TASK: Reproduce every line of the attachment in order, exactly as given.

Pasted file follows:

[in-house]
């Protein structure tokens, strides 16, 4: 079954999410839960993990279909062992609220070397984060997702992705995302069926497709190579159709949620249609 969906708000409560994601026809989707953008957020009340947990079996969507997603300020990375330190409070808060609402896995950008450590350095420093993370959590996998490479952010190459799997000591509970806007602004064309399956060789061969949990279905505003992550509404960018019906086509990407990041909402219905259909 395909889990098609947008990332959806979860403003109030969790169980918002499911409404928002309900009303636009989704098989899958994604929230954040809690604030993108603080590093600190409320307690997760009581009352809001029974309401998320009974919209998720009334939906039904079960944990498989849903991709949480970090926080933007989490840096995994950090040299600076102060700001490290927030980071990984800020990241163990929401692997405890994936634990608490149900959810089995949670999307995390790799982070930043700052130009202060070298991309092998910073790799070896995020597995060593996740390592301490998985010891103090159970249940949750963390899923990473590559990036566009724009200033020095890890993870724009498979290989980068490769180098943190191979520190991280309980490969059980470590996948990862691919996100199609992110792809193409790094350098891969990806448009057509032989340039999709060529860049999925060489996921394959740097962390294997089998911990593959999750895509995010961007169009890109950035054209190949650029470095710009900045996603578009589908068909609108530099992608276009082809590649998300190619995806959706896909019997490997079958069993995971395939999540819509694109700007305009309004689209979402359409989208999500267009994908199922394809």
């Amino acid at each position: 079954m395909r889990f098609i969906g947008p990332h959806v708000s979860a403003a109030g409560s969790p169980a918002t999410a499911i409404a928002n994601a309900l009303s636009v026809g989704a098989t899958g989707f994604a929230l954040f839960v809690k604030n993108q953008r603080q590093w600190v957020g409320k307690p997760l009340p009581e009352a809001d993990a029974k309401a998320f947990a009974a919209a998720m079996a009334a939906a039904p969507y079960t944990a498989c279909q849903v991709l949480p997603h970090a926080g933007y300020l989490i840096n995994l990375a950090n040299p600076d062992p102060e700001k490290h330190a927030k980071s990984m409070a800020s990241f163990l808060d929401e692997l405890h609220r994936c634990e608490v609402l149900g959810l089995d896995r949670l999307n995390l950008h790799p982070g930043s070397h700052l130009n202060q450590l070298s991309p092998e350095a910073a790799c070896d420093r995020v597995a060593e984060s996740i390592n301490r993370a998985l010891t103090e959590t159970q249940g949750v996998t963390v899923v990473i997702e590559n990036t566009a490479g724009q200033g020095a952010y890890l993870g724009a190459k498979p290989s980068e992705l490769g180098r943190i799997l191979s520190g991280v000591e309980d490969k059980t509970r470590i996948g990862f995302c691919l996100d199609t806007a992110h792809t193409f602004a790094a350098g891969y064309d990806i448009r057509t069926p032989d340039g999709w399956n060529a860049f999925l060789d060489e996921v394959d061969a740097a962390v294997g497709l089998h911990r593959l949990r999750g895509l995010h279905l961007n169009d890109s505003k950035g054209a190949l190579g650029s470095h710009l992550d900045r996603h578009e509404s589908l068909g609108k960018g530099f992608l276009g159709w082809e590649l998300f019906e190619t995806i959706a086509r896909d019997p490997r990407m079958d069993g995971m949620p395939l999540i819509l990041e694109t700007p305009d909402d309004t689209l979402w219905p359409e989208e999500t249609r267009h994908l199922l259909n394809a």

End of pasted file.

[in-house]
């Protein structure tokens, strides 16, 4: 079954999410839960993990279909062992609220070397984060997702992705995302069926497709190579159709949620249609 969906708000409560994601026809989707953008957020009340947990079996969507997603300020990375330190409070808060609402896995950008450590350095420093993370959590996998490479952010190459799997000591509970806007602004064309399956060789061969949990279905505003992550509404960018019906086509990407990041909402219905259909 395909889990098609947008990332959806979860403003109030969790169980918002499911409404928002309900009303636009989704098989899958994604929230954040809690604030993108603080590093600190409320307690997760009581009352809001029974309401998320009974919209998720009334939906039904079960944990498989849903991709949480970090926080933007989490840096995994950090040299600076102060700001490290927030980071990984800020990241163990929401692997405890994936634990608490149900959810089995949670999307995390790799982070930043700052130009202060070298991309092998910073790799070896995020597995060593996740390592301490998985010891103090159970249940949750963390899923990473590559990036566009724009200033020095890890993870724009498979290989980068490769180098943190191979520190991280309980490969059980470590996948990862691919996100199609992110792809193409790094350098891969990806448009057509032989340039999709060529860049999925060489996921394959740097962390294997089998911990593959999750895509995010961007169009890109950035054209190949650029470095710009900045996603578009589908068909609108530099992608276009082809590649998300190619995806959706896909019997490997079958069993995971395939999540819509694109700007305009309004689209979402359409989208999500267009994908199922394809």
């Amino acid at each position: 079954m395909r889990f098609i969906g947008p990332h959806v708000s979860a403003a109030g409560s969790p169980a918002t999410a499911i409404a928002n994601a309900l009303s636009v026809g989704a098989t899958g989707f994604a929230l954040f839960v809690k604030n993108q953008r603080q590093w600190v957020g409320k307690p997760l009340p009581e009352a809001d993990a029974k309401a998320f947990a009974a919209a998720m079996a009334a939906a039904p969507y079960t944990a498989c279909q849903v991709l949480p997603h970090a926080g933007y300020l989490i840096n995994l990375a950090n040299p600076d062992p102060e700001k490290h330190a927030k980071s990984m409070a800020s990241f163990l808060d929401e692997l405890h609220r994936c634990e608490v609402l149900g959810l089995d896995r949670l999307n995390l950008h790799p982070g930043s070397h700052l130009n202060q450590l070298s991309p092998e350095a910073a790799c070896d420093r995020v597995a060593e984060s996740i390592n301490r993370a998985l010891t103090e959590t159970q249940g949750v996998t963390v899923v990473i997702e590559n990036t566009a490479g724009q200033g020095a952010y890890l993870g724009a190459k498979p290989s980068e992705l490769g180098r943190i799997l191979s520190g991280v000591e309980d490969k059980t509970r470590i996948g990862f995302c691919l996100d199609t806007a992110h792809t193409f602004a790094a350098g891969y064309d990806i448009r057509t069926p032989d340039g999709w399956n060529a860049f999925l060789d060489e996921v394959d061969a740097a962390v294997g497709l089998h911990r593959l949990r999750g895509l995010h279905l961007n169009d890109s505003k950035g054209a190949l190579g650029s470095h710009l992550d900045r996603h578009e509404s589908l068909g609108k960018g530099f992608l276009g159709w082809e590649l998300f019906e190619t995806i959706a086509r896909d019997p490997r990407m079958d069993g995971m949620p395939l999540i819509l990041e694109t700007p305009d909402d309004t689209l979402w219905p359409e989208e999500t249609r267009h994908l199922l259909n394809a």